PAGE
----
Foreign students help boost Canty economy by $202m
13 June 2003 The Press

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Foreign students injected more than $202 million into the Canterbury economy last year.

Figures commissioned by Education Christchurch, a trust set up to support export education in the Christchurch area, show more than 15,500 students came to study in Canterbury last year and contributed $202,545,386.

Foreign students' economic impact on New Zealand as a whole was estimated to be $1.7 billion in the year to July 2002 a figure that could rise to $5 billion within the next 10 years.

Patrick O'Connor, director of PEETO Asia Pacific English Language College and the English language school representative on the board of Education Christchurch, said few Cantabrians would know the export education industry was worth so much.

"I think our community needs to be aware that it's a huge industry for us as a city."

Export education was now one of the top 10 foreign exchange earners for the country bigger than wool and wine but people rarely saw it in the same league as those industries, he said.

"The concept of education being an export when the students come here is a strange one (but) those students huddled down Hereford Street are boosting our economy."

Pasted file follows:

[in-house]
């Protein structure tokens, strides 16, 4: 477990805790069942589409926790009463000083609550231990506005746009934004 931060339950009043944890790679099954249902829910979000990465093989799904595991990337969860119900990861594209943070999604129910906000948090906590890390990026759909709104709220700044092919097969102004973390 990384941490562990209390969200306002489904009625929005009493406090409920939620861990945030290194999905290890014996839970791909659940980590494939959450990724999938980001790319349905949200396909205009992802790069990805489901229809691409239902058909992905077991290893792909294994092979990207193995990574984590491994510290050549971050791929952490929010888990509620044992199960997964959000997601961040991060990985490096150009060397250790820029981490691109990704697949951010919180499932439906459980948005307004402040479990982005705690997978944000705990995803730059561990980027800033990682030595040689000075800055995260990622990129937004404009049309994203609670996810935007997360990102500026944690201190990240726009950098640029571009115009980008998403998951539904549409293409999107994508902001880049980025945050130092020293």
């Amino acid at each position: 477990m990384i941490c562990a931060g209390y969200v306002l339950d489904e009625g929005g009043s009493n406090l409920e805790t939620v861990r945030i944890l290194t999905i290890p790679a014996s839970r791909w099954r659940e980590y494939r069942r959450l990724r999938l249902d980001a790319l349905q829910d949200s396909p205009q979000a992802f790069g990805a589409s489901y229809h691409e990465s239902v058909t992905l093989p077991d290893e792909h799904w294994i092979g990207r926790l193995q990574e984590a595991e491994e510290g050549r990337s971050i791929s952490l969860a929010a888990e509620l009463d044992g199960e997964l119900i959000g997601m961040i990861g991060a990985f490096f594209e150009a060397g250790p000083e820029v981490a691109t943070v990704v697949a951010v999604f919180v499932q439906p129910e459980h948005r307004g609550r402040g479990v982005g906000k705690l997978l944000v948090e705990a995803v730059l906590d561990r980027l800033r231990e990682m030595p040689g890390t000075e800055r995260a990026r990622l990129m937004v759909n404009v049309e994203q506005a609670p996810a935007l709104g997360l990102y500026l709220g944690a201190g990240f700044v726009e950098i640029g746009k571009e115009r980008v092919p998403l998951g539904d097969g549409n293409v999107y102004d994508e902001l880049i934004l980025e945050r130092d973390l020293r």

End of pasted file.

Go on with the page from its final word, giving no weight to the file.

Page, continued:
Schools reaped about $40m in fees from the influx of students to the region, while a "conservative" estimate calculated a five-fold economic contribution as students paid out even more money on retail, property, entertainment, transport, and dining.

The industry was unlikely to make the same return this year, however, as English language schools in particular had been hit by a downturn in foreign student numbers in response to Sars and the high New Zealand dollar.

"We can expect that every few years there will be a cycle of downturn," Mr O'Connor said. "A few years ago it was the Asian economic downturn and a few years from now it might be war in Korea.

"But it will still be a major contributor to the Canterbury economy."

Worldwide the number of students seeking education outside their own country is expected to grow from 1.8m students in 2000 to 7.7m by 2025.